I now wish to make some points about the changes that we must face in responding to this existential threat. As of December 2008, according to the Department of Climate Change, Australia’s greenhouse gas emissions currently total around 576 million tonnes of carbon dioxide equivalent per annum. Listing the sources according to quantities, almost exactly 50 per cent or approximately 287 million tonnes is emitted by power stations, agriculture emits 16 per cent or 90 million tonnes, transport accounts for 14 per cent or 79 million tonnes, industrial processes emit five per cent or 28 million tonnes, and land use is responsible for 11 per cent or 63 million tonnes.

A target level of a 60 per cent reduction of Australian emissions by 2050 requires average cuts of the order of 8.6 million tonnes of carbon dioxide or 1.5 per cent of current levels per annum even starting from 2008 levels. That is the reduction in the consumption by our country of approximately 2½ million tonnes of oil or 2¼ million tonnes of coal each and every year up until 2050. At the very least, an end to the growth of emissions must be brought about rapidly. Now while some may say ‘it can’t be done’, and I would naturally include the opposition in this group, I have seen for myself the development of an Australian solar energy technology which could, if rapidly deployed, quickly reduce the emissions from coal fired power stations by more than 50 per cent, a major reduction from the largest single source.

Up until 2006, Professor David Mills and his group in the Department of Applied and Plasma Physics at the University of Sydney developed a low-cost solar thermal collector which can either be used to replace burning coal in existing power stations or be used to construct new, stand-alone solar thermal power stations. Professor Mills explained to me that a solar thermal collector of no more than six square kilometres could displace approximately 60 per cent of the coal burned at Liddell, a power station that supplies approximately one-quarter of the baseload electrical power consumed in New South Wales. He also explained that, if all of the existing New South Wales coal fired power stations were repowered with solar thermal collectors operating only in daylight hours, then carbon dioxide emissions from those sources could be reduced by approximately 60 per cent. This figure could be even higher with the use of simple heat storage for night-time power generation.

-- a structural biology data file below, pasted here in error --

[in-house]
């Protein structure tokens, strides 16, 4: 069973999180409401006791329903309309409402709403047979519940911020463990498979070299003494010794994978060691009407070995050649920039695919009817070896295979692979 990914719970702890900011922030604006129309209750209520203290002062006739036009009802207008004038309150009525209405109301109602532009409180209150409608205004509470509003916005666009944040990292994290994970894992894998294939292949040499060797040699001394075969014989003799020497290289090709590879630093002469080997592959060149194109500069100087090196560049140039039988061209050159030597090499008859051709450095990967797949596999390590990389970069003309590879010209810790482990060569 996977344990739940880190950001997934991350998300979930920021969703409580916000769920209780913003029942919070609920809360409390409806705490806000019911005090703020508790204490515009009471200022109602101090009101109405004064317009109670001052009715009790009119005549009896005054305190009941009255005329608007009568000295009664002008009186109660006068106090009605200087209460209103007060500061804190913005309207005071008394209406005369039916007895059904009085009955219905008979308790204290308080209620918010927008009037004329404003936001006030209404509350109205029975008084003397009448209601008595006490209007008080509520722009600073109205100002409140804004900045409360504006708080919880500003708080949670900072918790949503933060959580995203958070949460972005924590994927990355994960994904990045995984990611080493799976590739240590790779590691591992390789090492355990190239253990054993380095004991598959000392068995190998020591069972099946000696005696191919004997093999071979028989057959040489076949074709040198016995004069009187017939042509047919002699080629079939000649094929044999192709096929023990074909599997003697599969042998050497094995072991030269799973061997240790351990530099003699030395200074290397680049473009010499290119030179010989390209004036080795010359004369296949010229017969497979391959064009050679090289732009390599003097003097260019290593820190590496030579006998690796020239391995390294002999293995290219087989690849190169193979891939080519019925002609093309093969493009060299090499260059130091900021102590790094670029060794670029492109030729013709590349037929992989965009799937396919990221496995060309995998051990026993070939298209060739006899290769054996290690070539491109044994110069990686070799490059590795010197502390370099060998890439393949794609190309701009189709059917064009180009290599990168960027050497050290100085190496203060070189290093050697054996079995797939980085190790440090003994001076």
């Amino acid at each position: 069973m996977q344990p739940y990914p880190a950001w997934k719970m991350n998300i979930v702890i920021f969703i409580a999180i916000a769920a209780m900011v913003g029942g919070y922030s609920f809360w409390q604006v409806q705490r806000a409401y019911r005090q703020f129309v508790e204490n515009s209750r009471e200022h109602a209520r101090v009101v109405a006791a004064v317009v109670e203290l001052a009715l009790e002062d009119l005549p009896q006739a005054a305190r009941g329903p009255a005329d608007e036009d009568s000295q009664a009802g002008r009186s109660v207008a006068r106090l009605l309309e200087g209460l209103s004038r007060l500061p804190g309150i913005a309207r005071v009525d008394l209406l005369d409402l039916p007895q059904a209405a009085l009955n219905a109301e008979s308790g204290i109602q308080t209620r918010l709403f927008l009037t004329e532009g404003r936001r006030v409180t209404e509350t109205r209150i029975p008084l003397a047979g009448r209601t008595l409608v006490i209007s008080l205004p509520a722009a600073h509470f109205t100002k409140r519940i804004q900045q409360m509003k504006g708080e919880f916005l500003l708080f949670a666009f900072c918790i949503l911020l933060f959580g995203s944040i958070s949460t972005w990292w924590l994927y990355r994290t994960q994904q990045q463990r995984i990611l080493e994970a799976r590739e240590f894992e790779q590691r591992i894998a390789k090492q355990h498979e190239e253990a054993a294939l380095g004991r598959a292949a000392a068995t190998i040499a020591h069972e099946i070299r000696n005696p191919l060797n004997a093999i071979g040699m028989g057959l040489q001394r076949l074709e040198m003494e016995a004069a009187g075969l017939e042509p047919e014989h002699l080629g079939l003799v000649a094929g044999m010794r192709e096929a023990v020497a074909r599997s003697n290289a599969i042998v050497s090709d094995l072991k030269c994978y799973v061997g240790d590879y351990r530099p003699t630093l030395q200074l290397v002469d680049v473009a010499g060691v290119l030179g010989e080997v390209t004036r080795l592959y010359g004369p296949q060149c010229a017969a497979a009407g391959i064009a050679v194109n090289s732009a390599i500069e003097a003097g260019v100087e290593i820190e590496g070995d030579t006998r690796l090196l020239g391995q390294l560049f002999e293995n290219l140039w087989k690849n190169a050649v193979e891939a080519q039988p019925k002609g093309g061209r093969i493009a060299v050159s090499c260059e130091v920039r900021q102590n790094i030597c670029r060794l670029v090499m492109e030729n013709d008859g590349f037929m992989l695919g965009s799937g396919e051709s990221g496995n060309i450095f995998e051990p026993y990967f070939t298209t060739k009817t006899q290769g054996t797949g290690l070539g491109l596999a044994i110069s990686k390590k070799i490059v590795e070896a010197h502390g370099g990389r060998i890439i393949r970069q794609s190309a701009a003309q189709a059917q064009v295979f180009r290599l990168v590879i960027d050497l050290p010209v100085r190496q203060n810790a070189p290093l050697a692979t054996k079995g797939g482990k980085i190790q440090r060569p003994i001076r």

Of course, this option is now less available in our country since the former Howard government’s overt hostility to renewable energy in general, and to Professor Mills’s developments in particular, forced Professor Mills and his team to emigrate to the United States, where they are now busily constructing solar thermal power stations as fast as they can design them.

The transport sector is the second largest source of carbon dioxide pollution in our country and emissions from that sector grew by approximately 20 per cent over the last decade under the destructive policies of the former Howard government. Not content with tearing up railway lines and scrapping hundreds of millions of dollars of valuable rolling stock, the Howard government deliberately introduced policies that increased the number and size of heavy vehicles on our roads while reducing the safety of an industry already notorious for some of the most dangerous working conditions in our country. Energy efficiency and emissions reduction were never considered by the previous government, as was evidenced by the refusal of the former transport minister and member for Gwydir, Mr John Anderson, to answer questions that I put to him regarding concerns about health hazards arising from increases in toxic emissions from heavy vehicles that were the consequence of the introduction of the GST.